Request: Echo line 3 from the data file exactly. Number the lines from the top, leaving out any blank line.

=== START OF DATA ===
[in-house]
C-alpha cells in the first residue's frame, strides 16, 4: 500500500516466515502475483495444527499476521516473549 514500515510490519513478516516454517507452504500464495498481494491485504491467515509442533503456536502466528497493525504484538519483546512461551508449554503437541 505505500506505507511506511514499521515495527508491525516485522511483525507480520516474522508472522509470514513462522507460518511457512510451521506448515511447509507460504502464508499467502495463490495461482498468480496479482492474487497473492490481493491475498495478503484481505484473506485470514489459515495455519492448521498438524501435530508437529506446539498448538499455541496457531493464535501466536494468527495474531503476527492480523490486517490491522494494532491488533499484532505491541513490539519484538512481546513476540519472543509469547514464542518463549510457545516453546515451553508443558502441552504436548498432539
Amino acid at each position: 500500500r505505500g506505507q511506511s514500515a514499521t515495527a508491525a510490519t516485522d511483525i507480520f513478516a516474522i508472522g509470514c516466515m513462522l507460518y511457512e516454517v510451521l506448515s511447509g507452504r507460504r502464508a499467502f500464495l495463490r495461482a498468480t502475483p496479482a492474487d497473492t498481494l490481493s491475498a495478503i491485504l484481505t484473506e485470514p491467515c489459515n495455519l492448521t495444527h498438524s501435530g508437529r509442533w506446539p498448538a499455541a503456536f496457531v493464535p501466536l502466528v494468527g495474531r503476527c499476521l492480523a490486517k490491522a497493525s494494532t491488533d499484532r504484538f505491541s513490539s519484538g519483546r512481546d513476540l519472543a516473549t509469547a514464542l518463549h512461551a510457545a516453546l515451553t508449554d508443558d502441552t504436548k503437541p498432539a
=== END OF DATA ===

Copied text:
Amino acid at each position: 500500500r505505500g506505507q511506511s514500515a514499521t515495527a508491525a510490519t516485522d511483525i507480520f513478516a516474522i508472522g509470514c516466515m513462522l507460518y511457512e516454517v510451521l506448515s511447509g507452504r507460504r502464508a499467502f500464495l495463490r495461482a498468480t502475483p496479482a492474487d497473492t498481494l490481493s491475498a495478503i491485504l484481505t484473506e485470514p491467515c489459515n495455519l492448521t495444527h498438524s501435530g508437529r509442533w506446539p498448538a499455541a503456536f496457531v493464535p501466536l502466528v494468527g495474531r503476527c499476521l492480523a490486517k490491522a497493525s494494532t491488533d499484532r504484538f505491541s513490539s519484538g519483546r512481546d513476540l519472543a516473549t509469547a514464542l518463549h512461551a510457545a516453546l515451553t508449554d508443558d502441552t504436548k503437541p498432539a